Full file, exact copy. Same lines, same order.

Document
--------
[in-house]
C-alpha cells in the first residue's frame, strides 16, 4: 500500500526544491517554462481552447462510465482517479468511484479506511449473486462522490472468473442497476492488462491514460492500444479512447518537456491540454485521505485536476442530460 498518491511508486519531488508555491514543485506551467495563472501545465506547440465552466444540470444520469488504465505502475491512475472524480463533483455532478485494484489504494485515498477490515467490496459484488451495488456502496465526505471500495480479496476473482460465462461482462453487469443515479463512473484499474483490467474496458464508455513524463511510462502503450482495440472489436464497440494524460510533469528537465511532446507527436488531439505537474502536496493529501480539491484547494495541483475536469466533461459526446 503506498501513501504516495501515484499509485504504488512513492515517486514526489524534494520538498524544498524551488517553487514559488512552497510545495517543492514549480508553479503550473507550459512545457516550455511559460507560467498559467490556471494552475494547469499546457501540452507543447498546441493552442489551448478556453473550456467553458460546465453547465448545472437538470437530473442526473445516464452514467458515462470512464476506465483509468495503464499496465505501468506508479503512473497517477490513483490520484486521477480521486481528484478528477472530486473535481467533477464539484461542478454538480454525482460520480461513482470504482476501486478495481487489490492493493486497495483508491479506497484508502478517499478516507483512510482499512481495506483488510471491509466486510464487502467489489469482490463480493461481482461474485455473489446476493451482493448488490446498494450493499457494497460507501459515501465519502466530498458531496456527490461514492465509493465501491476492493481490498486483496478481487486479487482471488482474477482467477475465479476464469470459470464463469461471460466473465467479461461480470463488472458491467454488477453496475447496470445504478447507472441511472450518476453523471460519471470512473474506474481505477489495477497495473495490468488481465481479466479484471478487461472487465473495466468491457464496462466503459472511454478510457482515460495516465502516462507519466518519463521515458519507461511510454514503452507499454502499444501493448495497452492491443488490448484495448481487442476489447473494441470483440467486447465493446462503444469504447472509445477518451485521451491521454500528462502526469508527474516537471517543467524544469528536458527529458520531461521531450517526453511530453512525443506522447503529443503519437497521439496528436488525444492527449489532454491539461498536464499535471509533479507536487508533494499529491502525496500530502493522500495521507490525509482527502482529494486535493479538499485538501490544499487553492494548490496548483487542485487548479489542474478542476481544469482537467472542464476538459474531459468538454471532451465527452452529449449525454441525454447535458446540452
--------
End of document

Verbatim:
[in-house]
C-alpha cells in the first residue's frame, strides 16, 4: 500500500526544491517554462481552447462510465482517479468511484479506511449473486462522490472468473442497476492488462491514460492500444479512447518537456491540454485521505485536476442530460 498518491511508486519531488508555491514543485506551467495563472501545465506547440465552466444540470444520469488504465505502475491512475472524480463533483455532478485494484489504494485515498477490515467490496459484488451495488456502496465526505471500495480479496476473482460465462461482462453487469443515479463512473484499474483490467474496458464508455513524463511510462502503450482495440472489436464497440494524460510533469528537465511532446507527436488531439505537474502536496493529501480539491484547494495541483475536469466533461459526446 503506498501513501504516495501515484499509485504504488512513492515517486514526489524534494520538498524544498524551488517553487514559488512552497510545495517543492514549480508553479503550473507550459512545457516550455511559460507560467498559467490556471494552475494547469499546457501540452507543447498546441493552442489551448478556453473550456467553458460546465453547465448545472437538470437530473442526473445516464452514467458515462470512464476506465483509468495503464499496465505501468506508479503512473497517477490513483490520484486521477480521486481528484478528477472530486473535481467533477464539484461542478454538480454525482460520480461513482470504482476501486478495481487489490492493493486497495483508491479506497484508502478517499478516507483512510482499512481495506483488510471491509466486510464487502467489489469482490463480493461481482461474485455473489446476493451482493448488490446498494450493499457494497460507501459515501465519502466530498458531496456527490461514492465509493465501491476492493481490498486483496478481487486479487482471488482474477482467477475465479476464469470459470464463469461471460466473465467479461461480470463488472458491467454488477453496475447496470445504478447507472441511472450518476453523471460519471470512473474506474481505477489495477497495473495490468488481465481479466479484471478487461472487465473495466468491457464496462466503459472511454478510457482515460495516465502516462507519466518519463521515458519507461511510454514503452507499454502499444501493448495497452492491443488490448484495448481487442476489447473494441470483440467486447465493446462503444469504447472509445477518451485521451491521454500528462502526469508527474516537471517543467524544469528536458527529458520531461521531450517526453511530453512525443506522447503529443503519437497521439496528436488525444492527449489532454491539461498536464499535471509533479507536487508533494499529491502525496500530502493522500495521507490525509482527502482529494486535493479538499485538501490544499487553492494548490496548483487542485487548479489542474478542476481544469482537467472542464476538459474531459468538454471532451465527452452529449449525454441525454447535458446540452